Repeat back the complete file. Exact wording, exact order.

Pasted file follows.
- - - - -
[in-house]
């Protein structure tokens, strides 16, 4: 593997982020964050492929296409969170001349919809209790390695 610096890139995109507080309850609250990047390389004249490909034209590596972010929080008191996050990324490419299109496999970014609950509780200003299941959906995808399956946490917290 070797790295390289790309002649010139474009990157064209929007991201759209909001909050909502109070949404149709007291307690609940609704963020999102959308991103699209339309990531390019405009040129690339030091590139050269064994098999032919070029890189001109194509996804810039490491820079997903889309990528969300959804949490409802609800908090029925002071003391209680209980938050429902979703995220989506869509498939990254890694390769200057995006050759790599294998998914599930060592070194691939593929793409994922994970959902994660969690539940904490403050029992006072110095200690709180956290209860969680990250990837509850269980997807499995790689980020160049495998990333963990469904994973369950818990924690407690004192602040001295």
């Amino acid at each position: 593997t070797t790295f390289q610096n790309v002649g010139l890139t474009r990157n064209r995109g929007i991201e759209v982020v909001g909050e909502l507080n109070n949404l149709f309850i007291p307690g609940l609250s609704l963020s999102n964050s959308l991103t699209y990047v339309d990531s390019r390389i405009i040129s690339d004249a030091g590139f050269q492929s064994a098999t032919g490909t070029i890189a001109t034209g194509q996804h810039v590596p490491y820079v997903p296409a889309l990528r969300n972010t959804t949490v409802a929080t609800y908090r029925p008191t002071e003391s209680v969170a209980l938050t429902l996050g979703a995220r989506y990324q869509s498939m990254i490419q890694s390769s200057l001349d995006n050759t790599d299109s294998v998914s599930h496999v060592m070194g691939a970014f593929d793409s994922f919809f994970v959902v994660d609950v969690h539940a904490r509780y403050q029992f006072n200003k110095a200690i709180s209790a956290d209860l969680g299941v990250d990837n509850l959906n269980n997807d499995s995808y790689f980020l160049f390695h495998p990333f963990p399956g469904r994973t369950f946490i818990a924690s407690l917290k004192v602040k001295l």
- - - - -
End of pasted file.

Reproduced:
[in-house]
């Protein structure tokens, strides 16, 4: 593997982020964050492929296409969170001349919809209790390695 610096890139995109507080309850609250990047390389004249490909034209590596972010929080008191996050990324490419299109496999970014609950509780200003299941959906995808399956946490917290 070797790295390289790309002649010139474009990157064209929007991201759209909001909050909502109070949404149709007291307690609940609704963020999102959308991103699209339309990531390019405009040129690339030091590139050269064994098999032919070029890189001109194509996804810039490491820079997903889309990528969300959804949490409802609800908090029925002071003391209680209980938050429902979703995220989506869509498939990254890694390769200057995006050759790599294998998914599930060592070194691939593929793409994922994970959902994660969690539940904490403050029992006072110095200690709180956290209860969680990250990837509850269980997807499995790689980020160049495998990333963990469904994973369950818990924690407690004192602040001295």
């Amino acid at each position: 593997t070797t790295f390289q610096n790309v002649g010139l890139t474009r990157n064209r995109g929007i991201e759209v982020v909001g909050e909502l507080n109070n949404l149709f309850i007291p307690g609940l609250s609704l963020s999102n964050s959308l991103t699209y990047v339309d990531s390019r390389i405009i040129s690339d004249a030091g590139f050269q492929s064994a098999t032919g490909t070029i890189a001109t034209g194509q996804h810039v590596p490491y820079v997903p296409a889309l990528r969300n972010t959804t949490v409802a929080t609800y908090r029925p008191t002071e003391s209680v969170a209980l938050t429902l996050g979703a995220r989506y990324q869509s498939m990254i490419q890694s390769s200057l001349d995006n050759t790599d299109s294998v998914s599930h496999v060592m070194g691939a970014f593929d793409s994922f919809f994970v959902v994660d609950v969690h539940a904490r509780y403050q029992f006072n200003k110095a200690i709180s209790a956290d209860l969680g299941v990250d990837n509850l959906n269980n997807d499995s995808y790689f980020l160049f390695h495998p990333f963990p399956g469904r994973t369950f946490i818990a924690s407690l917290k004192v602040k001295l």